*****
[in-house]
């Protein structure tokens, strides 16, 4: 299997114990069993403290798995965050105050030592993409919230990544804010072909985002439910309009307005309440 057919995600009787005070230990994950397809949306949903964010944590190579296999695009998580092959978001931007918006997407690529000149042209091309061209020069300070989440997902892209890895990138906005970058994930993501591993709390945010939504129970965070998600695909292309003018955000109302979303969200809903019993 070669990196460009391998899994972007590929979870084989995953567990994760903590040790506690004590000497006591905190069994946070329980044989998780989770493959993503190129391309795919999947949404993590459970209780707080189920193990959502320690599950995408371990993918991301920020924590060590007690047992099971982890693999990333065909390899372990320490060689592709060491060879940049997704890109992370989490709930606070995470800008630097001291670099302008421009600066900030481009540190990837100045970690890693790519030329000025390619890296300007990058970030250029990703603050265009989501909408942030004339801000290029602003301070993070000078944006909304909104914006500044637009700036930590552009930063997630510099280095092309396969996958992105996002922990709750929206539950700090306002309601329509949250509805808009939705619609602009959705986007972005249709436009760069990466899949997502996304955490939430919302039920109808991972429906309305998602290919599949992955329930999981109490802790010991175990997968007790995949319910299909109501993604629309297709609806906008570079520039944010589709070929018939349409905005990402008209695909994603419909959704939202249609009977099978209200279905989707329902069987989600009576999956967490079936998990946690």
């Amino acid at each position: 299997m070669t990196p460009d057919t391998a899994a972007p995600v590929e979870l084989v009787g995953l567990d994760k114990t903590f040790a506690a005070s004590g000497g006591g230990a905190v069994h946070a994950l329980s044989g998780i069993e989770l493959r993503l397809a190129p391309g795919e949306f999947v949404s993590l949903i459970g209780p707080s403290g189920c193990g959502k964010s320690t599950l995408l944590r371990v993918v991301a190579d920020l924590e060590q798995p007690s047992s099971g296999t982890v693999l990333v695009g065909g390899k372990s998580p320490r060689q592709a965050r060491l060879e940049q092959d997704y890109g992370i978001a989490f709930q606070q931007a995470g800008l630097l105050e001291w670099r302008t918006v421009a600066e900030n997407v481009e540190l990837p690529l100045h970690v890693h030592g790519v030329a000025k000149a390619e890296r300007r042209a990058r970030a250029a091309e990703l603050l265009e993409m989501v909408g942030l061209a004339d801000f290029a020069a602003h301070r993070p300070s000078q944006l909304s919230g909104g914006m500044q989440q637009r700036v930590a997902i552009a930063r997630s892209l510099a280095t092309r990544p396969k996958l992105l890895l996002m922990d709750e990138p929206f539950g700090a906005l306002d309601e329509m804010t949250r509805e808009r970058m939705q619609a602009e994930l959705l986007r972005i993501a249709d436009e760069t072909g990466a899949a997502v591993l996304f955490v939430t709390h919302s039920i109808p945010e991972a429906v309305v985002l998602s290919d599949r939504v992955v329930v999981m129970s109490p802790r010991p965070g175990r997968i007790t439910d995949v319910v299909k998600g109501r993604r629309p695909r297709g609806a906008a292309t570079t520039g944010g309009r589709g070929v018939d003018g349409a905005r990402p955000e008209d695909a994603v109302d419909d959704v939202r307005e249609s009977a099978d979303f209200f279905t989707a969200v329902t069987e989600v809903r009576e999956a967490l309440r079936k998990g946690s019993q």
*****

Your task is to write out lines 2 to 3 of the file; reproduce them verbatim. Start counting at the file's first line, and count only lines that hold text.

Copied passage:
């Protein structure tokens, strides 16, 4: 299997114990069993403290798995965050105050030592993409919230990544804010072909985002439910309009307005309440 057919995600009787005070230990994950397809949306949903964010944590190579296999695009998580092959978001931007918006997407690529000149042209091309061209020069300070989440997902892209890895990138906005970058994930993501591993709390945010939504129970965070998600695909292309003018955000109302979303969200809903019993 070669990196460009391998899994972007590929979870084989995953567990994760903590040790506690004590000497006591905190069994946070329980044989998780989770493959993503190129391309795919999947949404993590459970209780707080189920193990959502320690599950995408371990993918991301920020924590060590007690047992099971982890693999990333065909390899372990320490060689592709060491060879940049997704890109992370989490709930606070995470800008630097001291670099302008421009600066900030481009540190990837100045970690890693790519030329000025390619890296300007990058970030250029990703603050265009989501909408942030004339801000290029602003301070993070000078944006909304909104914006500044637009700036930590552009930063997630510099280095092309396969996958992105996002922990709750929206539950700090306002309601329509949250509805808009939705619609602009959705986007972005249709436009760069990466899949997502996304955490939430919302039920109808991972429906309305998602290919599949992955329930999981109490802790010991175990997968007790995949319910299909109501993604629309297709609806906008570079520039944010589709070929018939349409905005990402008209695909994603419909959704939202249609009977099978209200279905989707329902069987989600009576999956967490079936998990946690």
């Amino acid at each position: 299997m070669t990196p460009d057919t391998a899994a972007p995600v590929e979870l084989v009787g995953l567990d994760k114990t903590f040790a506690a005070s004590g000497g006591g230990a905190v069994h946070a994950l329980s044989g998780i069993e989770l493959r993503l397809a190129p391309g795919e949306f999947v949404s993590l949903i459970g209780p707080s403290g189920c193990g959502k964010s320690t599950l995408l944590r371990v993918v991301a190579d920020l924590e060590q798995p007690s047992s099971g296999t982890v693999l990333v695009g065909g390899k372990s998580p320490r060689q592709a965050r060491l060879e940049q092959d997704y890109g992370i978001a989490f709930q606070q931007a995470g800008l630097l105050e001291w670099r302008t918006v421009a600066e900030n997407v481009e540190l990837p690529l100045h970690v890693h030592g790519v030329a000025k000149a390619e890296r300007r042209a990058r970030a250029a091309e990703l603050l265009e993409m989501v909408g942030l061209a004339d801000f290029a020069a602003h301070r993070p300070s000078q944006l909304s919230g909104g914006m500044q989440q637009r700036v930590a997902i552009a930063r997630s892209l510099a280095t092309r990544p396969k996958l992105l890895l996002m922990d709750e990138p929206f539950g700090a906005l306002d309601e329509m804010t949250r509805e808009r970058m939705q619609a602009e994930l959705l986007r972005i993501a249709d436009e760069t072909g990466a899949a997502v591993l996304f955490v939430t709390h919302s039920i109808p945010e991972a429906v309305v985002l998602s290919d599949r939504v992955v329930v999981m129970s109490p802790r010991p965070g175990r997968i007790t439910d995949v319910v299909k998600g109501r993604r629309p695909r297709g609806a906008a292309t570079t520039g944010g309009r589709g070929v018939d003018g349409a905005r990402p955000e008209d695909a994603v109302d419909d959704v939202r307005e249609s009977a099978d979303f209200f279905t989707a969200v329902t069987e989600v809903r009576e999956a967490l309440r079936k998990g946690s019993q």